On the water -- and on the job

Police: Officers hit the bay for an intensive holiday weekend patrol.

July 04, 2005|By Hanah Cho | Hanah Cho,SUN STAFF

It was just past 10 p.m., more than halfway through an extended, 10-hour shift for Maryland Natural Resources Police Sgt. Wayne Avery and Cpl. Beth McVeigh.

On water patrol along Herring Bay near Deale in southern Anne Arundel County, Avery and McVeigh watched the fireworks and enjoyed the calm, cool breeze.

So far, so good.

"We didn't get a drunk," Avery said as he navigated a 19-foot Boston Whaler patrol boat Saturday evening. "That's a good thing."

In an effort to curb alcohol-related boating accidents and encourage water safety, the Maryland Natural Resources Police has stepped up enforcement during the long Fourth of July weekend in an action dubbed Operation Firecracker.

"The No. 1 concern is public safety," said Cpl. Ken Turner, spokesman for Natural Resources Police. "We want people to enjoy the Fourth but have a safe time."

For the law enforcement arm of the Maryland Department of Natural Resources, July is the busiest month for boating accidents. Last year, there were 191 boat accidents reported in the state, 51 of which occurred in July, officials said. There were 13 boat-accident fatalities last year.

In the first five months of this year, 23 boating accidents were reported, including four fatalities.

From Superintendent Col. Mark S. Chaney to the lowest-ranking member, nearly the entire force of 285 Natural Resources Police officers are patrolling Maryland's waterways and parks and forests during the holiday weekend, Turner said.

At state parks and forests, officers are looking for underage drinking and illegal fireworks. On the waterways, patrols are targeting aggressive and negligent boat operators, those driving vessels under the influence of alcohol and water-safety infractions.

By early Saturday evening, McVeigh and Avery had issued three tickets and given out more than a dozen warnings, mostly for speeding violations.

They, along with two other patrol boats and a Coast Guard vessel, were part of a saturation effort along waterways extending from Annapolis, including the South and Severn rivers, to the southern end of Anne Arundel County, near the Calvert County border.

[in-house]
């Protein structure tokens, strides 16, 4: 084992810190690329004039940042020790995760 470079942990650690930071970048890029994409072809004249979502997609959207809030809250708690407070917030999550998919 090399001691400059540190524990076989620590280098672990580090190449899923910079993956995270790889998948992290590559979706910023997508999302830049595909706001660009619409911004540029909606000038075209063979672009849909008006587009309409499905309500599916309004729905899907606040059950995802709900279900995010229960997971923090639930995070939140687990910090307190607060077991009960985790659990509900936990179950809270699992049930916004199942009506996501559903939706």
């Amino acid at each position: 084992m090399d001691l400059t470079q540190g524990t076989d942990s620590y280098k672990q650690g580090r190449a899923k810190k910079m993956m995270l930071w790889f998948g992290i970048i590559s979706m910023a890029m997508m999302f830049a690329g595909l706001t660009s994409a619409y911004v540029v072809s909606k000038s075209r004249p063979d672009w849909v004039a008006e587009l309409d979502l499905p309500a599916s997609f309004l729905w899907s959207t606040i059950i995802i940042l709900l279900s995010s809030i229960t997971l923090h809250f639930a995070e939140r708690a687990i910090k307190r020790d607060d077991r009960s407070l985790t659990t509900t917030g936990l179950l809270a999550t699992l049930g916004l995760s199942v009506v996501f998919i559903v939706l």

Besides water and boating safety, the natural resources officers' duties range from enforcing laws, including crabbing and fishing regulations, to search-and-rescue operations and the recovery of bodies in state waterways.

About 7:30 p.m. Saturday, Avery and McVeigh roamed Rockhold Creek, near Herrington Harbour North Marina in Deale, where they came upon a handful of people crabbing on a public pier.

"How's crabbing tonight?" McVeigh asked the crabbers as she climbed onto the pier from the patrol boat.

Picking up crabs from a plastic bucket, McVeigh measured them, making sure they were of legal size: 5 inches. Then she threw several crabs into another bucket.

"So you're saying all the ones you're putting in the white bucket are too small?" asked Christopher Partee of Baltimore.

"Yes, sir," McVeigh answered. "You got six good ones. You got seven small ones."

Avery, who put the seven crabs back into the creek, told Partee and his friends that it's difficult to measure crabs by sight.

"The best thing to do is to get a measure," he told them.

McVeigh wrote a ticket for catching undersized crabs. Polite but firm, she explained the legal ramifications.

Partee can either go to court or pay the fine: $155.

"The more people realize the substantial penalty for smaller crabs, the better," Avery said as the patrol board left the pier, noting that fines for catching small crabs can go up to $500.

The most common violations McVeigh and Avery encounter on patrols are safety-related, including boats operating without lights after sunset or without proper equipment such as fire extinguishers, and people water-skiing without a life jacket or an observer.

Like other law enforcement officers in the state, Natural Resources Police officers must have probable cause to approach and stop a vessel.

Patrolling on the Herring Bay just after sunset, McVeigh pointed his binoculars at the half-dozen vessels out on the water.

"Oh yeah, they're skiing," McVeigh said, spotting two people in the water. "Don't know if they have an observer or not." Once the sun sets, water-skiing is prohibited.

They approached a small speedboat, and McVeigh asked the man operating it to tell the two people in the water to come in.

Meanwhile, McVeigh checked for safety equipment on the boat, which was missing a flare.

The boat operator, Gonzalo Ovalle of Lorton, Va., explained to the officers that he had his identification on his larger boat, anchored half-mile away on Herring Bay. McVeigh and Avery followed Ovalle to his other boat.

Ovalle told the officers that he had just purchased the boat Friday and had not registered it yet.

"In Maryland, you can't use the boat until you register the boat," said Avery, who gave Ovalle a warning about the registration and not having his lights turned on.

But Ovalle got a ticket, carrying an $85 fine, for not calling in water-skiiers from the water after sunset.

The Natural Resources Police encounter many boaters who are unaware of the rules of the water, Avery said.

Still, "ignorance is no excuse, especially when it comes to safety," he said.

By 9:30 p.m., dozens of boats were anchored in Herring Bay to watch a fireworks display at a marina in Rosehaven.

In general, the officers' shift, which ended 2 a.m. yesterday, was calm. The pair issued 25 warnings and six citations, Avery said.

Another patrol unit, however, arrested two people for operating vessels under the influence of alcohol: one on the South River and another on the Severn River.

"It was quiet for us," Avery said. "The closer you get to the Annapolis area, the crazier it gets."

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